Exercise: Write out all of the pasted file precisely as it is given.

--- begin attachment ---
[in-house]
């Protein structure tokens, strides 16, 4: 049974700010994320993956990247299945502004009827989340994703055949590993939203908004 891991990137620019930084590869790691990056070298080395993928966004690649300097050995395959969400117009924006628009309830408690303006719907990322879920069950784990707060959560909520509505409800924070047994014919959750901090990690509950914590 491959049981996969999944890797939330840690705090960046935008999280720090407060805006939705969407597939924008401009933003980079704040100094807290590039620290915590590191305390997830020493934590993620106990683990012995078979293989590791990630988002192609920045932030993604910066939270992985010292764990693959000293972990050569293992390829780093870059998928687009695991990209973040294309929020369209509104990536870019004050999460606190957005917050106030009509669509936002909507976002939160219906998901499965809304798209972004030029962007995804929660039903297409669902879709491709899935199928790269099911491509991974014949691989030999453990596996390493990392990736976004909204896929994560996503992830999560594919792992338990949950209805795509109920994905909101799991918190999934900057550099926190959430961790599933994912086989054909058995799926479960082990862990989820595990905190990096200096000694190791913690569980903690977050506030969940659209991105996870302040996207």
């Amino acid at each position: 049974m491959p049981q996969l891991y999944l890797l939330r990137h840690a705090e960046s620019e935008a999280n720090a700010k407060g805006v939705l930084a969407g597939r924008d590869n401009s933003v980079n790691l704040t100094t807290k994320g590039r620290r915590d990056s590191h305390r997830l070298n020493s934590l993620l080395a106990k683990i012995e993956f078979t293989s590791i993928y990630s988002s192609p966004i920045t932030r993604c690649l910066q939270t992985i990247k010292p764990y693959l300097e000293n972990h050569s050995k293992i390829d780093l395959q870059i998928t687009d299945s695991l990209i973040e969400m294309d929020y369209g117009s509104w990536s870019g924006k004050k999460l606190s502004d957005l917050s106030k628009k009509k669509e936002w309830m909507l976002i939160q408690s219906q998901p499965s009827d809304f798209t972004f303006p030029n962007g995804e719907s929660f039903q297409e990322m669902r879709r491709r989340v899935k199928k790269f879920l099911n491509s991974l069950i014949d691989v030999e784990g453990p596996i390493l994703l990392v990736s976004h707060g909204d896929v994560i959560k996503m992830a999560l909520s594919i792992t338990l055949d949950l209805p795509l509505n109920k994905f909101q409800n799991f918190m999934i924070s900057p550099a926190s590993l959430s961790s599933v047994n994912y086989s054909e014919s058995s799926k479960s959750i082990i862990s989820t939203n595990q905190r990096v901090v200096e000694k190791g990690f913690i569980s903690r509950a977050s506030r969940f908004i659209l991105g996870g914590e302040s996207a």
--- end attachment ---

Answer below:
[in-house]
């Protein structure tokens, strides 16, 4: 049974700010994320993956990247299945502004009827989340994703055949590993939203908004 891991990137620019930084590869790691990056070298080395993928966004690649300097050995395959969400117009924006628009309830408690303006719907990322879920069950784990707060959560909520509505409800924070047994014919959750901090990690509950914590 491959049981996969999944890797939330840690705090960046935008999280720090407060805006939705969407597939924008401009933003980079704040100094807290590039620290915590590191305390997830020493934590993620106990683990012995078979293989590791990630988002192609920045932030993604910066939270992985010292764990693959000293972990050569293992390829780093870059998928687009695991990209973040294309929020369209509104990536870019004050999460606190957005917050106030009509669509936002909507976002939160219906998901499965809304798209972004030029962007995804929660039903297409669902879709491709899935199928790269099911491509991974014949691989030999453990596996390493990392990736976004909204896929994560996503992830999560594919792992338990949950209805795509109920994905909101799991918190999934900057550099926190959430961790599933994912086989054909058995799926479960082990862990989820595990905190990096200096000694190791913690569980903690977050506030969940659209991105996870302040996207």
């Amino acid at each position: 049974m491959p049981q996969l891991y999944l890797l939330r990137h840690a705090e960046s620019e935008a999280n720090a700010k407060g805006v939705l930084a969407g597939r924008d590869n401009s933003v980079n790691l704040t100094t807290k994320g590039r620290r915590d990056s590191h305390r997830l070298n020493s934590l993620l080395a106990k683990i012995e993956f078979t293989s590791i993928y990630s988002s192609p966004i920045t932030r993604c690649l910066q939270t992985i990247k010292p764990y693959l300097e000293n972990h050569s050995k293992i390829d780093l395959q870059i998928t687009d299945s695991l990209i973040e969400m294309d929020y369209g117009s509104w990536s870019g924006k004050k999460l606190s502004d957005l917050s106030k628009k009509k669509e936002w309830m909507l976002i939160q408690s219906q998901p499965s009827d809304f798209t972004f303006p030029n962007g995804e719907s929660f039903q297409e990322m669902r879709r491709r989340v899935k199928k790269f879920l099911n491509s991974l069950i014949d691989v030999e784990g453990p596996i390493l994703l990392v990736s976004h707060g909204d896929v994560i959560k996503m992830a999560l909520s594919i792992t338990l055949d949950l209805p795509l509505n109920k994905f909101q409800n799991f918190m999934i924070s900057p550099a926190s590993l959430s961790s599933v047994n994912y086989s054909e014919s058995s799926k479960s959750i082990i862990s989820t939203n595990q905190r990096v901090v200096e000694k190791g990690f913690i569980s903690r509950a977050s506030r969940f908004i659209l991105g996870g914590e302040s996207a």